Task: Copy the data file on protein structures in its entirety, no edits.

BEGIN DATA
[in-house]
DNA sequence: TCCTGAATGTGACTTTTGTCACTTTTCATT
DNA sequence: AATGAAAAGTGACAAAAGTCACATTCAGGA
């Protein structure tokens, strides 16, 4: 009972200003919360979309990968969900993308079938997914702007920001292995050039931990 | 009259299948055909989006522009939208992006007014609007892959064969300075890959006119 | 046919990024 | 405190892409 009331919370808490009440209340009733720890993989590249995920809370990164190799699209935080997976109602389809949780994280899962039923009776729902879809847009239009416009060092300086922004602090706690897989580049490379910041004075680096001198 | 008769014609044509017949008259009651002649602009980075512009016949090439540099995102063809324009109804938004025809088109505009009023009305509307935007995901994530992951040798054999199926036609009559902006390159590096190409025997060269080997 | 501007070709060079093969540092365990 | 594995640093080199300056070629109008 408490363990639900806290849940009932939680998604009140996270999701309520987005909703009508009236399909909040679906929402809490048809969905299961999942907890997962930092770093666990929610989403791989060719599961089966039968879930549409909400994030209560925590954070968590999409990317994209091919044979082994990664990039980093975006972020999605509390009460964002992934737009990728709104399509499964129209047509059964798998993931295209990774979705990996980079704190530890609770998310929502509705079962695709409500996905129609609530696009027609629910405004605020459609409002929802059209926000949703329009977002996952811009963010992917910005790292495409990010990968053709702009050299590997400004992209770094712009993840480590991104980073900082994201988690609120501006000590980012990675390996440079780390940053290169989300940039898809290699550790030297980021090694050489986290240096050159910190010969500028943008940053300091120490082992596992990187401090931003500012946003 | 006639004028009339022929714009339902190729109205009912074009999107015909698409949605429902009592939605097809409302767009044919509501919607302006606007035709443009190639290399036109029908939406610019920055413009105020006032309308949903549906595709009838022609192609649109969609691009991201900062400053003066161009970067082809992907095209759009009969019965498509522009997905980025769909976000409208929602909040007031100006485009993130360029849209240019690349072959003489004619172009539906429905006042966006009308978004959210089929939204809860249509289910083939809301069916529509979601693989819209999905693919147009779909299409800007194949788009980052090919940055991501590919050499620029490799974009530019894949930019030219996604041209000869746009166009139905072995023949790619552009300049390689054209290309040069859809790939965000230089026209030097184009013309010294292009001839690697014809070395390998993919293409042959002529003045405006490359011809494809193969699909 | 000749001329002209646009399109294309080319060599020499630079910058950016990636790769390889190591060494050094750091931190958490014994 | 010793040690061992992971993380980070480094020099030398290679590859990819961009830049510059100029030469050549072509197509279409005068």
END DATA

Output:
[in-house]
DNA sequence: TCCTGAATGTGACTTTTGTCACTTTTCATT
DNA sequence: AATGAAAAGTGACAAAAGTCACATTCAGGA
């Protein structure tokens, strides 16, 4: 009972200003919360979309990968969900993308079938997914702007920001292995050039931990 | 009259299948055909989006522009939208992006007014609007892959064969300075890959006119 | 046919990024 | 405190892409 009331919370808490009440209340009733720890993989590249995920809370990164190799699209935080997976109602389809949780994280899962039923009776729902879809847009239009416009060092300086922004602090706690897989580049490379910041004075680096001198 | 008769014609044509017949008259009651002649602009980075512009016949090439540099995102063809324009109804938004025809088109505009009023009305509307935007995901994530992951040798054999199926036609009559902006390159590096190409025997060269080997 | 501007070709060079093969540092365990 | 594995640093080199300056070629109008 408490363990639900806290849940009932939680998604009140996270999701309520987005909703009508009236399909909040679906929402809490048809969905299961999942907890997962930092770093666990929610989403791989060719599961089966039968879930549409909400994030209560925590954070968590999409990317994209091919044979082994990664990039980093975006972020999605509390009460964002992934737009990728709104399509499964129209047509059964798998993931295209990774979705990996980079704190530890609770998310929502509705079962695709409500996905129609609530696009027609629910405004605020459609409002929802059209926000949703329009977002996952811009963010992917910005790292495409990010990968053709702009050299590997400004992209770094712009993840480590991104980073900082994201988690609120501006000590980012990675390996440079780390940053290169989300940039898809290699550790030297980021090694050489986290240096050159910190010969500028943008940053300091120490082992596992990187401090931003500012946003 | 006639004028009339022929714009339902190729109205009912074009999107015909698409949605429902009592939605097809409302767009044919509501919607302006606007035709443009190639290399036109029908939406610019920055413009105020006032309308949903549906595709009838022609192609649109969609691009991201900062400053003066161009970067082809992907095209759009009969019965498509522009997905980025769909976000409208929602909040007031100006485009993130360029849209240019690349072959003489004619172009539906429905006042966006009308978004959210089929939204809860249509289910083939809301069916529509979601693989819209999905693919147009779909299409800007194949788009980052090919940055991501590919050499620029490799974009530019894949930019030219996604041209000869746009166009139905072995023949790619552009300049390689054209290309040069859809790939965000230089026209030097184009013309010294292009001839690697014809070395390998993919293409042959002529003045405006490359011809494809193969699909 | 000749001329002209646009399109294309080319060599020499630079910058950016990636790769390889190591060494050094750091931190958490014994 | 010793040690061992992971993380980070480094020099030398290679590859990819961009830049510059100029030469050549072509197509279409005068």